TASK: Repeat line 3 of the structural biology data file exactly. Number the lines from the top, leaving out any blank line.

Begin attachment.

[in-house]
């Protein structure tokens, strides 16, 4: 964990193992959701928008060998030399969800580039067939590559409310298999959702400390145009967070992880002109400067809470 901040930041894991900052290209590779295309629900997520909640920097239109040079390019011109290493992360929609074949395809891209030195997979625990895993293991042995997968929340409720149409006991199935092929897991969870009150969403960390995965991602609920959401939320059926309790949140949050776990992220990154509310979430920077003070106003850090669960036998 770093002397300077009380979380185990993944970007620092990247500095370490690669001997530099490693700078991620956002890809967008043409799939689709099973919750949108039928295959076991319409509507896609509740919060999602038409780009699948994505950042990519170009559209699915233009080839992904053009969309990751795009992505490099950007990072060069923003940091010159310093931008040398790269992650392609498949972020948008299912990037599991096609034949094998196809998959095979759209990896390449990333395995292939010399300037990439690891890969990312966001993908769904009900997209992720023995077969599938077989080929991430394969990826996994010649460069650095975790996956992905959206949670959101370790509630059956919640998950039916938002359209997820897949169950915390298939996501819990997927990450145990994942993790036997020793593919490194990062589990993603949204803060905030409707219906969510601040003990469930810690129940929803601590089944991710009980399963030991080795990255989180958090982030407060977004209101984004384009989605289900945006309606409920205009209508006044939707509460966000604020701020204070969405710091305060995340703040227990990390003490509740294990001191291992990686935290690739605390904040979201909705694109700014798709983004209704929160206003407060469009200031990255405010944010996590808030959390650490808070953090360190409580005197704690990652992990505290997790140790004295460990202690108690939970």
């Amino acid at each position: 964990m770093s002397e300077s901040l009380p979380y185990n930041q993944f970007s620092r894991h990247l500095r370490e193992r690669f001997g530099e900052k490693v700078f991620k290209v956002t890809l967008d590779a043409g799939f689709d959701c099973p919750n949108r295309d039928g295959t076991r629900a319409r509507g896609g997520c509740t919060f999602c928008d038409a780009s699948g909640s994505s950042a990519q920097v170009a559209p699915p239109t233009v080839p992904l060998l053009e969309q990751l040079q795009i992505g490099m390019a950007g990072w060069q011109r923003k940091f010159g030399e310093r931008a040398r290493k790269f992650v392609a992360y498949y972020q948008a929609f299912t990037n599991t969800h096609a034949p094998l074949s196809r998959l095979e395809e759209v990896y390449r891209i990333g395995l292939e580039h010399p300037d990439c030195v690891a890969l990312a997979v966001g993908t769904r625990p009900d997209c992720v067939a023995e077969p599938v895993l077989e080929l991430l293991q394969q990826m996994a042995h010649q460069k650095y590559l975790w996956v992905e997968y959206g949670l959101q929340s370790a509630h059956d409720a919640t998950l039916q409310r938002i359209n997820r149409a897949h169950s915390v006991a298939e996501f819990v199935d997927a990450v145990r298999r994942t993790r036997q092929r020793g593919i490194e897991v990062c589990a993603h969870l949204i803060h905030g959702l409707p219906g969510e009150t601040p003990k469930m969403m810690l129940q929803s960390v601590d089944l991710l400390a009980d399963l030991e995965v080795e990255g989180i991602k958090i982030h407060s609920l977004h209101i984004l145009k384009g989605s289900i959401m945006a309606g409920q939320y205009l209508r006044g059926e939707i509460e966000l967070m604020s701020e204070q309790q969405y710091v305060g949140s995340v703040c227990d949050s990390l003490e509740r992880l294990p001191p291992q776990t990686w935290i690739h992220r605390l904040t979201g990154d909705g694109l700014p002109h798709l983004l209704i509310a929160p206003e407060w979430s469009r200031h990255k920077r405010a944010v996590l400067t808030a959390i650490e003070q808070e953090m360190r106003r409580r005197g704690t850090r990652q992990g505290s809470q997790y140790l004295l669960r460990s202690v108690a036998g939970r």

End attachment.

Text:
């Amino acid at each position: 964990m770093s002397e300077s901040l009380p979380y185990n930041q993944f970007s620092r894991h990247l500095r370490e193992r690669f001997g530099e900052k490693v700078f991620k290209v956002t890809l967008d590779a043409g799939f689709d959701c099973p919750n949108r295309d039928g295959t076991r629900a319409r509507g896609g997520c509740t919060f999602c928008d038409a780009s699948g909640s994505s950042a990519q920097v170009a559209p699915p239109t233009v080839p992904l060998l053009e969309q990751l040079q795009i992505g490099m390019a950007g990072w060069q011109r923003k940091f010159g030399e310093r931008a040398r290493k790269f992650v392609a992360y498949y972020q948008a929609f299912t990037n599991t969800h096609a034949p094998l074949s196809r998959l095979e395809e759209v990896y390449r891209i990333g395995l292939e580039h010399p300037d990439c030195v690891a890969l990312a997979v966001g993908t769904r625990p009900d997209c992720v067939a023995e077969p599938v895993l077989e080929l991430l293991q394969q990826m996994a042995h010649q460069k650095y590559l975790w996956v992905e997968y959206g949670l959101q929340s370790a509630h059956d409720a919640t998950l039916q409310r938002i359209n997820r149409a897949h169950s915390v006991a298939e996501f819990v199935d997927a990450v145990r298999r994942t993790r036997q092929r020793g593919i490194e897991v990062c589990a993603h969870l949204i803060h905030g959702l409707p219906g969510e009150t601040p003990k469930m969403m810690l129940q929803s960390v601590d089944l991710l400390a009980d399963l030991e995965v080795e990255g989180i991602k958090i982030h407060s609920l977004h209101i984004l145009k384009g989605s289900i959401m945006a309606g409920q939320y205009l209508r006044g059926e939707i509460e966000l967070m604020s701020e204070q309790q969405y710091v305060g949140s995340v703040c227990d949050s990390l003490e509740r992880l294990p001191p291992q776990t990686w935290i690739h992220r605390l904040t979201g990154d909705g694109l700014p002109h798709l983004l209704i509310a929160p206003e407060w979430s469009r200031h990255k920077r405010a944010v996590l400067t808030a959390i650490e003070q808070e953090m360190r106003r409580r005197g704690t850090r990652q992990g505290s809470q997790y140790l004295l669960r460990s202690v108690a036998g939970r």